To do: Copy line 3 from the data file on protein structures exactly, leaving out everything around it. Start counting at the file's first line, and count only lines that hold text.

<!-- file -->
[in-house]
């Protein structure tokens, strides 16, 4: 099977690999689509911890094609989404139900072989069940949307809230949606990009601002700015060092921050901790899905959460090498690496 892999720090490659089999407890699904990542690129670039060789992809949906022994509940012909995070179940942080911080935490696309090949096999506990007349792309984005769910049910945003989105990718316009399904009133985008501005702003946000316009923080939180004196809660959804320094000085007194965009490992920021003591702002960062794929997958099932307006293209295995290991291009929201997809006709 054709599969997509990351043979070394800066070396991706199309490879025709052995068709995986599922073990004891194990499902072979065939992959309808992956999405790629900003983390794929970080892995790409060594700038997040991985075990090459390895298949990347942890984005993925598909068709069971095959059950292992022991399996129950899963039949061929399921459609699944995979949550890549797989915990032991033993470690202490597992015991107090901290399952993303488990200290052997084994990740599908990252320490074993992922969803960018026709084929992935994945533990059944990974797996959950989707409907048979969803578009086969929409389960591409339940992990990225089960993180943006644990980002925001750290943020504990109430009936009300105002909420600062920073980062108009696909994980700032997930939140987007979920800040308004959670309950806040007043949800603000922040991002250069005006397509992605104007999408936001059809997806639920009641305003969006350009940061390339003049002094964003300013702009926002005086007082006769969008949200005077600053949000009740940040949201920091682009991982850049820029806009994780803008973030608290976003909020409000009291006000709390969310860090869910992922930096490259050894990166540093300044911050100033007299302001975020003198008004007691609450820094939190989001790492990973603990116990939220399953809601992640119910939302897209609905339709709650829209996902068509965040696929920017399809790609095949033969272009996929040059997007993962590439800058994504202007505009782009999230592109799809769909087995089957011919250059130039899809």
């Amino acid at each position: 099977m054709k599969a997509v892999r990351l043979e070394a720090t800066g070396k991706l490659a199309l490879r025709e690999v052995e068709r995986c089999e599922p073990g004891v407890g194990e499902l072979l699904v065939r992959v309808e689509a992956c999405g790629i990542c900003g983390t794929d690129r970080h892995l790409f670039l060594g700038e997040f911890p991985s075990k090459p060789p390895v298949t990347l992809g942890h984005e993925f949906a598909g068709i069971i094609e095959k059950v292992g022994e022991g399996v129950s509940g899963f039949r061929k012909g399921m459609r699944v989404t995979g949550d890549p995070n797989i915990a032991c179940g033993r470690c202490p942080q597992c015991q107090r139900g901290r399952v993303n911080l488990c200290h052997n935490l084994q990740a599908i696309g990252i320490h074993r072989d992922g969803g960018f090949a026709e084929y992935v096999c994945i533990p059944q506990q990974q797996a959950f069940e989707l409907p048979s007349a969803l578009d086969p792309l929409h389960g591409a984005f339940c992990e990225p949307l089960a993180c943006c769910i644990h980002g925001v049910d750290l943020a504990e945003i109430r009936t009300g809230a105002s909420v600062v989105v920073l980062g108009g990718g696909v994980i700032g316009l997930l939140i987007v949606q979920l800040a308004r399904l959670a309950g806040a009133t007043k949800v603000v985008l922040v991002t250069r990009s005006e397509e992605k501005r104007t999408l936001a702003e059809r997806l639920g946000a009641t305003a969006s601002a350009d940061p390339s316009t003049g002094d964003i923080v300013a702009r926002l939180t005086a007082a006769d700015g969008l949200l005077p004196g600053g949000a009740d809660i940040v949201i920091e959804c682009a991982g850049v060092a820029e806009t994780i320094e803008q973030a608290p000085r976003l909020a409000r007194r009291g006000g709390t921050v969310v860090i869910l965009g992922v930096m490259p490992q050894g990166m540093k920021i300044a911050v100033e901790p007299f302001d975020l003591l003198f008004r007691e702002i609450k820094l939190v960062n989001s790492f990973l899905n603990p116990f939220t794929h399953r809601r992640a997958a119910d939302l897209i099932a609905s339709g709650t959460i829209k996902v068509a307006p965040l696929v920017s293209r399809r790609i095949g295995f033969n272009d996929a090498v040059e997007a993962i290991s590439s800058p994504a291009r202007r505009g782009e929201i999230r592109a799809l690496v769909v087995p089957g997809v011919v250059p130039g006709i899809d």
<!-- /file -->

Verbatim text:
């Amino acid at each position: 099977m054709k599969a997509v892999r990351l043979e070394a720090t800066g070396k991706l490659a199309l490879r025709e690999v052995e068709r995986c089999e599922p073990g004891v407890g194990e499902l072979l699904v065939r992959v309808e689509a992956c999405g790629i990542c900003g983390t794929d690129r970080h892995l790409f670039l060594g700038e997040f911890p991985s075990k090459p060789p390895v298949t990347l992809g942890h984005e993925f949906a598909g068709i069971i094609e095959k059950v292992g022994e022991g399996v129950s509940g899963f039949r061929k012909g399921m459609r699944v989404t995979g949550d890549p995070n797989i915990a032991c179940g033993r470690c202490p942080q597992c015991q107090r139900g901290r399952v993303n911080l488990c200290h052997n935490l084994q990740a599908i696309g990252i320490h074993r072989d992922g969803g960018f090949a026709e084929y992935v096999c994945i533990p059944q506990q990974q797996a959950f069940e989707l409907p048979s007349a969803l578009d086969p792309l929409h389960g591409a984005f339940c992990e990225p949307l089960a993180c943006c769910i644990h980002g925001v049910d750290l943020a504990e945003i109430r009936t009300g809230a105002s909420v600062v989105v920073l980062g108009g990718g696909v994980i700032g316009l997930l939140i987007v949606q979920l800040a308004r399904l959670a309950g806040a009133t007043k949800v603000v985008l922040v991002t250069r990009s005006e397509e992605k501005r104007t999408l936001a702003e059809r997806l639920g946000a009641t305003a969006s601002a350009d940061p390339s316009t003049g002094d964003i923080v300013a702009r926002l939180t005086a007082a006769d700015g969008l949200l005077p004196g600053g949000a009740d809660i940040v949201i920091e959804c682009a991982g850049v060092a820029e806009t994780i320094e803008q973030a608290p000085r976003l909020a409000r007194r009291g006000g709390t921050v969310v860090i869910l965009g992922v930096m490259p490992q050894g990166m540093k920021i300044a911050v100033e901790p007299f302001d975020l003591l003198f008004r007691e702002i609450k820094l939190v960062n989001s790492f990973l899905n603990p116990f939220t794929h399953r809601r992640a997958a119910d939302l897209i099932a609905s339709g709650t959460i829209k996902v068509a307006p965040l696929v920017s293209r399809r790609i095949g295995f033969n272009d996929a090498v040059e997007a993962i290991s590439s800058p994504a291009r202007r505009g782009e929201i999230r592109a799809l690496v769909v087995p089957g997809v011919v250059p130039g006709i899809d």